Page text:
Individual and social learning of migration patterns in whooping cranes
Differences in migration strategies within a single population are well documented in a variety of bird species. In long-lived migratory species, migration patterns might change over time as individuals learn and optimize their route and site selection; furthermore, in social species that travel in groups, experienced individuals may transfer information to younger, less experienced birds. We analyzed data from a reintroduced population of whooping cranes to assess the relative importance of genetic, environmental, social, and individual factors in determining migration patterns. Whooping cranes are a long-lived social species of conservation concern; the Eastern Migratory Population (EMP) is a reintroduced population where young-of-year birds are trained to migrate by following an ultralight aircraft and each individual is monitored over its entire lifetime, yielding an extensive dataset of movement and demographic data. We examined the migratory performance, measured as the distance to a straight-line path between breeding and wintering ranges, and migration distance of the individuals in the EMP over time, as related to characteristics of individual birds, characteristics of flight groups, and environmental conditions.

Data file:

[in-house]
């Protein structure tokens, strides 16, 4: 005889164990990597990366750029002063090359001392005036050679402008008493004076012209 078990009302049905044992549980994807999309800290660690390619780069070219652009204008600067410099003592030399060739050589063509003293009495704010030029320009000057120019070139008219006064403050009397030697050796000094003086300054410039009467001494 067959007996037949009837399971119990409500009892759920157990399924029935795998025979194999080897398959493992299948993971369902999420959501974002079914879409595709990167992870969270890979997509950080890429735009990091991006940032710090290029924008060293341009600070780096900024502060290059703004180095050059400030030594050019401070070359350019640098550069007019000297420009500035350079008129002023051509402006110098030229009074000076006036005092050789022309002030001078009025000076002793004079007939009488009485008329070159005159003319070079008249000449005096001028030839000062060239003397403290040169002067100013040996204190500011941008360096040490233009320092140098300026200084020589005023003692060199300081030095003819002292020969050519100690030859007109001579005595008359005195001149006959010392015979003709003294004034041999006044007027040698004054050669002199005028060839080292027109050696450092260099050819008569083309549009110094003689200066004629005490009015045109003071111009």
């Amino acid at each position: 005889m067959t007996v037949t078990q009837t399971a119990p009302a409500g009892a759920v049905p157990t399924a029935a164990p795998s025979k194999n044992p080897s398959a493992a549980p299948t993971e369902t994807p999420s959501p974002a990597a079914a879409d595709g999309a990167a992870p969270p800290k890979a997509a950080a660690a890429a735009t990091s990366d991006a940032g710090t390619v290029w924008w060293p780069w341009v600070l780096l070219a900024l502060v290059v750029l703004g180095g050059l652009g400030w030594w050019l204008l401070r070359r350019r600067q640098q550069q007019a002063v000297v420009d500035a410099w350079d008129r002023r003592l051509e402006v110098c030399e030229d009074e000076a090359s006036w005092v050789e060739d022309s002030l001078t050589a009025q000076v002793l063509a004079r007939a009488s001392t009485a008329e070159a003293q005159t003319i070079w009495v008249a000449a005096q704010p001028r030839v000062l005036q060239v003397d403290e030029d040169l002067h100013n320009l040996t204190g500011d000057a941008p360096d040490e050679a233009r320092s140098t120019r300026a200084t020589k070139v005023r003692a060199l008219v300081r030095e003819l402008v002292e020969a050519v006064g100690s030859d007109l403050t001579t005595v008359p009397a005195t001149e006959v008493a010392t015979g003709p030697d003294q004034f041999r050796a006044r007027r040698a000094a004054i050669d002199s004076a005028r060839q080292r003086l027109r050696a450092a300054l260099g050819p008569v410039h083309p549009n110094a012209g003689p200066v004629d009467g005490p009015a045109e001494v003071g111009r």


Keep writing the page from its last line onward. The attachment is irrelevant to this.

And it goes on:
We found that migratory strategies were influenced by both individual and group learning. Migratory performance was best predicted by the age of the oldest bird in a migratory group, where flight groups with older individuals flew closer to a straight-line path than those composed of younger individuals. First-year migrants travelling with older birds deviated 34% less from a straight-line patch than those travelling in single-age groups. We found a clear northward trend in the location of overwintering sites over time, with a reduction of the average migration distance from about 1800 km in 2002 to about 900 km in 2013. In contrast to other reports of changing migration strategies over time, we found no effect of temperature on migration distance; instead, the strongest predictor of migration distance was the age of birds using a site, where older birds migrated shorter distances than younger birds. Our results show that in social species, migration strategies are learned over time and are transmitted from older to younger individuals in a population. Training and assessment of reintroduced populations should take into account the potential changes in migration behavior over time that occur as a result of individual and group learning.